• posted at 10:22 am on Mon, May 4, 2009.


    J. Kurt, ignore Jerome "Buzzkill" Kinderman. If anyone could use a hit, it's him.

  • posted at 4:57 am on Mon, May 4, 2009.


    Both the Institute of Medicine and the AMA have found that it has potential for people with diseases such as cerebral palsy, MS, Crohns' and neuropathy. Unfortunately too many people have a knee-jerk response against "pot", thus hampering any serious discussion or progress. Meanwhile, America has an increasing problem with prescription drug abuse.

  • posted at 4:20 am on Mon, May 4, 2009.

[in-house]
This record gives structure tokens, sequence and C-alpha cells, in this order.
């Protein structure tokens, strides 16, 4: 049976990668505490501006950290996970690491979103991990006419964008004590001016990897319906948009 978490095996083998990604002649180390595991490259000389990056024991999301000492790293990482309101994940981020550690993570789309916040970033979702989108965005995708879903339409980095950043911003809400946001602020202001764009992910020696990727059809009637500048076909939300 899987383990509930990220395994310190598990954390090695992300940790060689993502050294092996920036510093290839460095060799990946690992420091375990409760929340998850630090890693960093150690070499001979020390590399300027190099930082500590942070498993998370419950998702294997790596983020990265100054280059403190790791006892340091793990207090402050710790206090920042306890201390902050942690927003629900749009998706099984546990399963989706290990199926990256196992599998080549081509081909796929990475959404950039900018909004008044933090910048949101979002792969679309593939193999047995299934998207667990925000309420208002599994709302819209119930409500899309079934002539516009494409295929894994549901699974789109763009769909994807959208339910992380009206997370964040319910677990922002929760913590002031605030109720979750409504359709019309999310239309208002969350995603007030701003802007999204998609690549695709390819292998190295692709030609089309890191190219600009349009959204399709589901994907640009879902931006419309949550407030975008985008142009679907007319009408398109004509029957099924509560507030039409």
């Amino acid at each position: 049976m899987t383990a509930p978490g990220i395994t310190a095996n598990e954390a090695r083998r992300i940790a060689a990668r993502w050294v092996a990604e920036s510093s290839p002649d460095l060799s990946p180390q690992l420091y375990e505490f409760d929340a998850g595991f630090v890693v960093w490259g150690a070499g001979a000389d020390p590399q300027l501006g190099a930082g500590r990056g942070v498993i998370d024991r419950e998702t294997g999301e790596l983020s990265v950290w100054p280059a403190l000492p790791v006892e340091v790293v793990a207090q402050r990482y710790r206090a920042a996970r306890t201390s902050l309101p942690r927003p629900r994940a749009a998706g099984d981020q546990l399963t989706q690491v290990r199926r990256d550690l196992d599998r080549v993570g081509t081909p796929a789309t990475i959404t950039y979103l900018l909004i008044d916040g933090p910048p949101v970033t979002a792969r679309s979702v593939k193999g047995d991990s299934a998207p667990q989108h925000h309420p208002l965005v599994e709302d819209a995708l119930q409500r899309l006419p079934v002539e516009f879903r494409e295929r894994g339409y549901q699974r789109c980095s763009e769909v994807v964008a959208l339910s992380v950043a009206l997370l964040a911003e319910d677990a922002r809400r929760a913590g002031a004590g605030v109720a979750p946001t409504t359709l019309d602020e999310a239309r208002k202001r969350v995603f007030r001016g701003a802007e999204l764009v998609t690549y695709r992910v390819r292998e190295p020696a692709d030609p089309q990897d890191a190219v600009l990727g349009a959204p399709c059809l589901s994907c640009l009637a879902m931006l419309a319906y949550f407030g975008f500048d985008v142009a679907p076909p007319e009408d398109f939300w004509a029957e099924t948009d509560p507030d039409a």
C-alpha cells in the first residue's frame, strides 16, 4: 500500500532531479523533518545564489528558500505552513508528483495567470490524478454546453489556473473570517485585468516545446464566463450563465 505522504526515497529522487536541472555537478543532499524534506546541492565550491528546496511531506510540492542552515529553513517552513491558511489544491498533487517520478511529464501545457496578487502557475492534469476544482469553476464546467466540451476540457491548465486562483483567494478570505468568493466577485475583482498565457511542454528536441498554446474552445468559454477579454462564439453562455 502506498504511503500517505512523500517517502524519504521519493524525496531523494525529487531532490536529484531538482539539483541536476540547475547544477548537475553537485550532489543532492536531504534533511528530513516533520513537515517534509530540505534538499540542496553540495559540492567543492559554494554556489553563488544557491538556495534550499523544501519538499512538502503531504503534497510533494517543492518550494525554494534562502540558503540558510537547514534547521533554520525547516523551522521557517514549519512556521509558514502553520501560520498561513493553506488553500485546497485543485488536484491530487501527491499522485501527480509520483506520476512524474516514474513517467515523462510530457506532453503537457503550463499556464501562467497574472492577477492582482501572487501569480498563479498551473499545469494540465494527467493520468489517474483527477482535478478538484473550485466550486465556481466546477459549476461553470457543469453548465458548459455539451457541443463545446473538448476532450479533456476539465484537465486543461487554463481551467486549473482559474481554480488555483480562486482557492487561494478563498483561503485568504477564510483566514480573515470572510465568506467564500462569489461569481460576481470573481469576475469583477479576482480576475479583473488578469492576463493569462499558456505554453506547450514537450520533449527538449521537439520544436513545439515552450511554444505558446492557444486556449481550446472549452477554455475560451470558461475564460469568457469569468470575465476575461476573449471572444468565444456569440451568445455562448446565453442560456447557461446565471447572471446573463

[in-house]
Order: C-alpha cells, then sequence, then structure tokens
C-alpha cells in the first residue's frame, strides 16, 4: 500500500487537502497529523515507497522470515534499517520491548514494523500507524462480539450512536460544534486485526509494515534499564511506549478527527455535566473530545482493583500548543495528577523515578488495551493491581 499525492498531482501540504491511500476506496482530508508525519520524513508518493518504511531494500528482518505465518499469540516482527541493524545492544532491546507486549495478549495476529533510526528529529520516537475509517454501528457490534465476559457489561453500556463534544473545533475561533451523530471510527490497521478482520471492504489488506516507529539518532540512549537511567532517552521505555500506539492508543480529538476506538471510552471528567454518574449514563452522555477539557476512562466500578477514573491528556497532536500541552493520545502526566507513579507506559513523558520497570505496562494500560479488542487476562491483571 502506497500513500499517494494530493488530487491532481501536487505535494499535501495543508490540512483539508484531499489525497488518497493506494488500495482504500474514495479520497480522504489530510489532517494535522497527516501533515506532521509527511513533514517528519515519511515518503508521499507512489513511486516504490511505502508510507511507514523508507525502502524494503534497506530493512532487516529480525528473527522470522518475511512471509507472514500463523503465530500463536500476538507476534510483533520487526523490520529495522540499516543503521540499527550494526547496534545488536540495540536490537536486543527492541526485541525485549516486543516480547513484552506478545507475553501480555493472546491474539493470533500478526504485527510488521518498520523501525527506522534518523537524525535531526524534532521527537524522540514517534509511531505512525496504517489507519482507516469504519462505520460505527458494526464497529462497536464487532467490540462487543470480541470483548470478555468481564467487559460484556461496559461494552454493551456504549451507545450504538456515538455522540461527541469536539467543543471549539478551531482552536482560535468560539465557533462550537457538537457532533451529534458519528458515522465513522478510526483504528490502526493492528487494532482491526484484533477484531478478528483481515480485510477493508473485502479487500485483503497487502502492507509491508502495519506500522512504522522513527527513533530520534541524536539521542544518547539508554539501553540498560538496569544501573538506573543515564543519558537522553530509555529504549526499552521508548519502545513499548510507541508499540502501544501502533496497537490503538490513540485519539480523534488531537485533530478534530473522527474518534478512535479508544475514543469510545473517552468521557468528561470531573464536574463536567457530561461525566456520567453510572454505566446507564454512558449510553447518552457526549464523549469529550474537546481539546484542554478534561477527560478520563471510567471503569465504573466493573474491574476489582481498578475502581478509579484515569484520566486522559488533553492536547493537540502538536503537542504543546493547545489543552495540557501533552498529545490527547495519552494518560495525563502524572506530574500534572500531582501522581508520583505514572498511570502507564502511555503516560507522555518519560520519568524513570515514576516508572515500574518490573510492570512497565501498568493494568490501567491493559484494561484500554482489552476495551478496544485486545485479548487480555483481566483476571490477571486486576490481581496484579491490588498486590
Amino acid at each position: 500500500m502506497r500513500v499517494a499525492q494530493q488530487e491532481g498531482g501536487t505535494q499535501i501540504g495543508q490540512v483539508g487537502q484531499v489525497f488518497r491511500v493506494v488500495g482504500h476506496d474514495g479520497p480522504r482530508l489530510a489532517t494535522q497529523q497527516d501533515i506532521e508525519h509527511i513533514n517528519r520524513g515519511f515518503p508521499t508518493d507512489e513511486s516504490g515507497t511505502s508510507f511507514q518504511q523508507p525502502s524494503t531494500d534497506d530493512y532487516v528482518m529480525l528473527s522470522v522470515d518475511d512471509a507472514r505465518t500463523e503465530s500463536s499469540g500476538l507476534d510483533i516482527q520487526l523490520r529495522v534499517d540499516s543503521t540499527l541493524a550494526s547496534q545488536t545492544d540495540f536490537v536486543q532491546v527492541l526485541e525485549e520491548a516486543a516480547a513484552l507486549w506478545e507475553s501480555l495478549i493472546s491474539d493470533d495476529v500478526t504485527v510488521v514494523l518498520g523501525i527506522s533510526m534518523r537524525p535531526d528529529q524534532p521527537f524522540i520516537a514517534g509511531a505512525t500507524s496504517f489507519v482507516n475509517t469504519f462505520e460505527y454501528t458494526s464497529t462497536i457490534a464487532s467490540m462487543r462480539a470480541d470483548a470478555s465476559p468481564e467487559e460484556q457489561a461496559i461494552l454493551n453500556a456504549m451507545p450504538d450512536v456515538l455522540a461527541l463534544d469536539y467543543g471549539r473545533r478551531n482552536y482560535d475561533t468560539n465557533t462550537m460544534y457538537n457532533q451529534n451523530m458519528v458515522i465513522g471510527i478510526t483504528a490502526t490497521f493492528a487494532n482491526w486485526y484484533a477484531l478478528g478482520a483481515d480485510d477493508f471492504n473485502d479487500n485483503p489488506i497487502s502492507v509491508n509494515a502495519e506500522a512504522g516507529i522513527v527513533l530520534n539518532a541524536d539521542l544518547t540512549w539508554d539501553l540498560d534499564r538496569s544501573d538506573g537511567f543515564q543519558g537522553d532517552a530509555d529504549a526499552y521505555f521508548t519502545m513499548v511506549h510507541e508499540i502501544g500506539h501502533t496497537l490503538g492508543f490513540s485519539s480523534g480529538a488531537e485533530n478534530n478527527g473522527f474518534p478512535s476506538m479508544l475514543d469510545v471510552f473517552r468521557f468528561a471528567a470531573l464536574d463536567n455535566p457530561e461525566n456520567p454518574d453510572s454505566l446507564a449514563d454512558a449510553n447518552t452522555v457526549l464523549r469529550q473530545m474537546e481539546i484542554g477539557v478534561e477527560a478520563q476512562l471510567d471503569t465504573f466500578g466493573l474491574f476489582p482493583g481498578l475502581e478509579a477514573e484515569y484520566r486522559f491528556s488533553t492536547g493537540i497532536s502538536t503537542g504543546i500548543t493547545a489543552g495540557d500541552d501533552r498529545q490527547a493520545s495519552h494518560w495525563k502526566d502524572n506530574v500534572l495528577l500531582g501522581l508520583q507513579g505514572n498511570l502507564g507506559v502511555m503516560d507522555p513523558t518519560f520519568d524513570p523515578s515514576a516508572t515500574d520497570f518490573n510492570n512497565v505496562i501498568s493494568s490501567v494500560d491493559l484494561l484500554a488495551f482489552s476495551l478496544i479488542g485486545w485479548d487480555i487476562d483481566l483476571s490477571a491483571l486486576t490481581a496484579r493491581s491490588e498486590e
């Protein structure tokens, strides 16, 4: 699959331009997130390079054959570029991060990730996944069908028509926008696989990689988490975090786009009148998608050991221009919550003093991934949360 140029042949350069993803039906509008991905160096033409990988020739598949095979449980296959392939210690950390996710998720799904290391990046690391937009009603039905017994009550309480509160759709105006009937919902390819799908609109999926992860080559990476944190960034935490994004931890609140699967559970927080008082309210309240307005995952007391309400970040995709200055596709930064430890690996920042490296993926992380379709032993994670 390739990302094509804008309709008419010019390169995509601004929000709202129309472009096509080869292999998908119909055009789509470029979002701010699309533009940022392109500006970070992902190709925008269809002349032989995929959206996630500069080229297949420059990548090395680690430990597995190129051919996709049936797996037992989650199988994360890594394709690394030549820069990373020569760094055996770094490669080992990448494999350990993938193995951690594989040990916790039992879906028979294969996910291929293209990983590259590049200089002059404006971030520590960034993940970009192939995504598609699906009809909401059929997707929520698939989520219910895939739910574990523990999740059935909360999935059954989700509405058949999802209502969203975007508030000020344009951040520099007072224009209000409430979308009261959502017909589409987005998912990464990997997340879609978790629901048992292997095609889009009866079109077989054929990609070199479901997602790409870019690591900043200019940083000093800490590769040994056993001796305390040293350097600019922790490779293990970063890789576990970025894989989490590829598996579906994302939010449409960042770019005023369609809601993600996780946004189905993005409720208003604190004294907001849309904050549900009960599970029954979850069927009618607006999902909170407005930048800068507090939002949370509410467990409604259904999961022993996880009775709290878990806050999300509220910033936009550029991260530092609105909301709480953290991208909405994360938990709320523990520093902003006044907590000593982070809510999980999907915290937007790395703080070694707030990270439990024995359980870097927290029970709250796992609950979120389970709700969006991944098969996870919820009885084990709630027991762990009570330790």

Does the use of the word "experiment" when used with illicit drugs somehow lessen the meaning? I suppose many of us simply don't want to use the word "use" or "user" when it comes to how we behaved in our "youth," another word bantered about so as to reduce our responsibility when we were younger. Clearly, when I used marijuana I fully understood that it was illegal, that I could go to jail, that it was wrong, and that I was not experimenting with it. I fully expected to get high and that it would be an enjoyable experience.The notion that the use of any illegal drug is experimental by the scientist checking it out can only apply to the first instance; after that there was little reason to test its effectiveness as the result was already known.Mr. Roberts, as an aside I would suggest that you not rely upon Wikipedia as a legitimate source for your research into anything. Since the website accepts user input in its definitions, I would suspect that its conclusions might not be the most reliable. Still, if pot is so safe, just make it legal.